This is a bit complicated and you can get confused. To ease coding use the macros available. These will hide all these nifty details. However know that these macros assume that you use them together. In other words besALLOC can only be used in a function when the function head was created using the macro besFUNCTION (or besSUB_START or besSUB_FINISH in case of bootmodu and finimodu). This is because the macros assume certain variable names in the arguments.

The function finimodu is created using the macro besSUB_FINISH. This function in this example does nothing but prints a test message. There is no need to release the memory allocated using besALLOC, because the memory is administered to belong to the segment of the interpreter execution environment and is released by the interpreter before the exits.

The real function of the module is named trial and is defined using the macro besFUNCTION. It gets the state variable via the module pointer. The module pointer is always passed to the module functions as the second argument. The functions can access it using the macro besMODULEPOINTER. Using this macro it looks like a local variable.

To return the counter value the function needs a basic variable. This variable should hold a long value and should be mortal. This is created using the macro besNEWMORTALLONG. The variable is actually a struct and the field containing the long value can be accessed using the macro LONGVALUE.

You can notice that this macro does not start with the letters bes. The reason is that this macro comes from a different header file `command.h'. This header file is included by `basext.h' and the definitions in that file are mainly for implementing internal commands linked statically. However some of the macros can be used for dynamic modules as well.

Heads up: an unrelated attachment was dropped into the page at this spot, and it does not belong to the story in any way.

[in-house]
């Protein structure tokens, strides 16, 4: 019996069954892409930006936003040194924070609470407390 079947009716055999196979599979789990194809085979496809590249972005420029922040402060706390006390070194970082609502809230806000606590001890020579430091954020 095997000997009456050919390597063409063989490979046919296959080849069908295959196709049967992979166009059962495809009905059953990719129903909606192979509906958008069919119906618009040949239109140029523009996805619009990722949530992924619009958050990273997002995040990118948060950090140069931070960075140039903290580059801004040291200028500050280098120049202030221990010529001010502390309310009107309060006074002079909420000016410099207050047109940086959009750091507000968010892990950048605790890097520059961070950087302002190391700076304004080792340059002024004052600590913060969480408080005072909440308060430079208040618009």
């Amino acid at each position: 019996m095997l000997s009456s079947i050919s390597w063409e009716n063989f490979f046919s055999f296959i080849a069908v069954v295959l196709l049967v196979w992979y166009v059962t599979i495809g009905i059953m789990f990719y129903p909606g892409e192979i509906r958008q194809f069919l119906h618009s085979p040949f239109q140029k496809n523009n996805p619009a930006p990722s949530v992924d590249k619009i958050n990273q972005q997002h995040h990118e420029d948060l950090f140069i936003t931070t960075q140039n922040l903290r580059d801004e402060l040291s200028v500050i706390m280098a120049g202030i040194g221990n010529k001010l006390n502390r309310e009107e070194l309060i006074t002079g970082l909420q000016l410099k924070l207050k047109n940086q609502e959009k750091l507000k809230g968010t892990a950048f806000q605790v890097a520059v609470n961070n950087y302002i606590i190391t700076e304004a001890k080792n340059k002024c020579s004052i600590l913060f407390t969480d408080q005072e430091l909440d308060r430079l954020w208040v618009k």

The function trial finally writes out some configuration data. On one hand this is another example of a callback function used via a macro named besCONFIG. But this is more important than that. This shows you that the modules can access any configuration data.

There is no need for any module to process separate configuration files. ScriptBasic reads the configuration file and stores each key and value pair it finds. It stores even those that do not mean anything for ScriptBasic itself, because they may be meaningful and needed by modules. The example module trial does not have its own data, therefore we print out the configuration data that ScriptBasic surely has.

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4.3. Compiling a Module

Compiling a module is easy and straightforward. Just do it as you would do for any dynamic load library. On Linux you have to compile the source code to object file, saying
cc -c -o trial.o trial.c
ld -d -warn-section-align -sort-comon -shared -o trial.so trial.o